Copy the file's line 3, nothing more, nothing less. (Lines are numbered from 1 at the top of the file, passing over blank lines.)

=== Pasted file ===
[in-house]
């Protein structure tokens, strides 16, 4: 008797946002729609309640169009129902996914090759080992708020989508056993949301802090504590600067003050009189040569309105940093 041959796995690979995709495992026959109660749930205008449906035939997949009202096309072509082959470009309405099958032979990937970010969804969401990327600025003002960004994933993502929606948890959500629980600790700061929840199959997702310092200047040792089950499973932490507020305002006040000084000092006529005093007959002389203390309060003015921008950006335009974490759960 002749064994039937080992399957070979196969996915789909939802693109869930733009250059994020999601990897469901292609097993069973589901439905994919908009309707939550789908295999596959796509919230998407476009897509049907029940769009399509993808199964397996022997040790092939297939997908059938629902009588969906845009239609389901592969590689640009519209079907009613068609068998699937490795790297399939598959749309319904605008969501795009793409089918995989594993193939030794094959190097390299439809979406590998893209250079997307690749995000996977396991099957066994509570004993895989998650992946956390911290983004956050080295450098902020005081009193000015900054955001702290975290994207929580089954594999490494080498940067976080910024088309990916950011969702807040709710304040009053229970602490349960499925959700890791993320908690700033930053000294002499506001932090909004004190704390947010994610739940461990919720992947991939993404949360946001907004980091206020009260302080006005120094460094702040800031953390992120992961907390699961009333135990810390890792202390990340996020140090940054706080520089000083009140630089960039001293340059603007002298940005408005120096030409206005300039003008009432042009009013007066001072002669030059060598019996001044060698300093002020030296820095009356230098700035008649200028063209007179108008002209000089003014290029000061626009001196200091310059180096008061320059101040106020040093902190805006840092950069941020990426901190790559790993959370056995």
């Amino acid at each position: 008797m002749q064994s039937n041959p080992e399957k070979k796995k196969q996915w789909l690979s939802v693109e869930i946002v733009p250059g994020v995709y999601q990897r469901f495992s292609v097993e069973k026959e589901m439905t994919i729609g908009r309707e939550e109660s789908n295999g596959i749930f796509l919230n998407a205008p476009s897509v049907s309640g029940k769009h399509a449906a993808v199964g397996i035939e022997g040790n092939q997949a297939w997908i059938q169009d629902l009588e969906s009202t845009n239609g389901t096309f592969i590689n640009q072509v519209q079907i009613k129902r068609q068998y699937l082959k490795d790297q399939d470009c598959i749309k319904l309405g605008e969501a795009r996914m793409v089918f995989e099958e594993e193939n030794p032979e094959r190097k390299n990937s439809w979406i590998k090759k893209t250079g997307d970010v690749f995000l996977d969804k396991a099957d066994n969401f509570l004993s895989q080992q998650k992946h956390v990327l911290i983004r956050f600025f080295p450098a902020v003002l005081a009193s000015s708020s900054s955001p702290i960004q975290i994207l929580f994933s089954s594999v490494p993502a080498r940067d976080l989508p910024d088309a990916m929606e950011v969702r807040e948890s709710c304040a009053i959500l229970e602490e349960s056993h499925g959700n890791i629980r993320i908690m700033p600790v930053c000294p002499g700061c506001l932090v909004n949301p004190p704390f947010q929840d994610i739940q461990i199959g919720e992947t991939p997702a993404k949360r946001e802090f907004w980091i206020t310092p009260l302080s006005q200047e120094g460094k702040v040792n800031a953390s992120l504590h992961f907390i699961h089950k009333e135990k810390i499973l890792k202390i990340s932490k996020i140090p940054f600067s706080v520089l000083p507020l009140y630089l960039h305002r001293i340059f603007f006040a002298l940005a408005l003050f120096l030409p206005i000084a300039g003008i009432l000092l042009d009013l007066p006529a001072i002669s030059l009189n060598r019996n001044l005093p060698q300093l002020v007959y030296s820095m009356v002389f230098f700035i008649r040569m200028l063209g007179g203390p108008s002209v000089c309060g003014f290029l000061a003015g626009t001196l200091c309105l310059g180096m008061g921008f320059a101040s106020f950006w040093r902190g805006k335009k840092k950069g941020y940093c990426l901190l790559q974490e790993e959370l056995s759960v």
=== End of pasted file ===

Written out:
């Amino acid at each position: 008797m002749q064994s039937n041959p080992e399957k070979k796995k196969q996915w789909l690979s939802v693109e869930i946002v733009p250059g994020v995709y999601q990897r469901f495992s292609v097993e069973k026959e589901m439905t994919i729609g908009r309707e939550e109660s789908n295999g596959i749930f796509l919230n998407a205008p476009s897509v049907s309640g029940k769009h399509a449906a993808v199964g397996i035939e022997g040790n092939q997949a297939w997908i059938q169009d629902l009588e969906s009202t845009n239609g389901t096309f592969i590689n640009q072509v519209q079907i009613k129902r068609q068998y699937l082959k490795d790297q399939d470009c598959i749309k319904l309405g605008e969501a795009r996914m793409v089918f995989e099958e594993e193939n030794p032979e094959r190097k390299n990937s439809w979406i590998k090759k893209t250079g997307d970010v690749f995000l996977d969804k396991a099957d066994n969401f509570l004993s895989q080992q998650k992946h956390v990327l911290i983004r956050f600025f080295p450098a902020v003002l005081a009193s000015s708020s900054s955001p702290i960004q975290i994207l929580f994933s089954s594999v490494p993502a080498r940067d976080l989508p910024d088309a990916m929606e950011v969702r807040e948890s709710c304040a009053i959500l229970e602490e349960s056993h499925g959700n890791i629980r993320i908690m700033p600790v930053c000294p002499g700061c506001l932090v909004n949301p004190p704390f947010q929840d994610i739940q461990i199959g919720e992947t991939p997702a993404k949360r946001e802090f907004w980091i206020t310092p009260l302080s006005q200047e120094g460094k702040v040792n800031a953390s992120l504590h992961f907390i699961h089950k009333e135990k810390i499973l890792k202390i990340s932490k996020i140090p940054f600067s706080v520089l000083p507020l009140y630089l960039h305002r001293i340059f603007f006040a002298l940005a408005l003050f120096l030409p206005i000084a300039g003008i009432l000092l042009d009013l007066p006529a001072i002669s030059l009189n060598r019996n001044l005093p060698q300093l002020v007959y030296s820095m009356v002389f230098f700035i008649r040569m200028l063209g007179g203390p108008s002209v000089c309060g003014f290029l000061a003015g626009t001196l200091c309105l310059g180096m008061g921008f320059a101040s106020f950006w040093r902190g805006k335009k840092k950069g941020y940093c990426l901190l790559q974490e790993e959370l056995s759960v």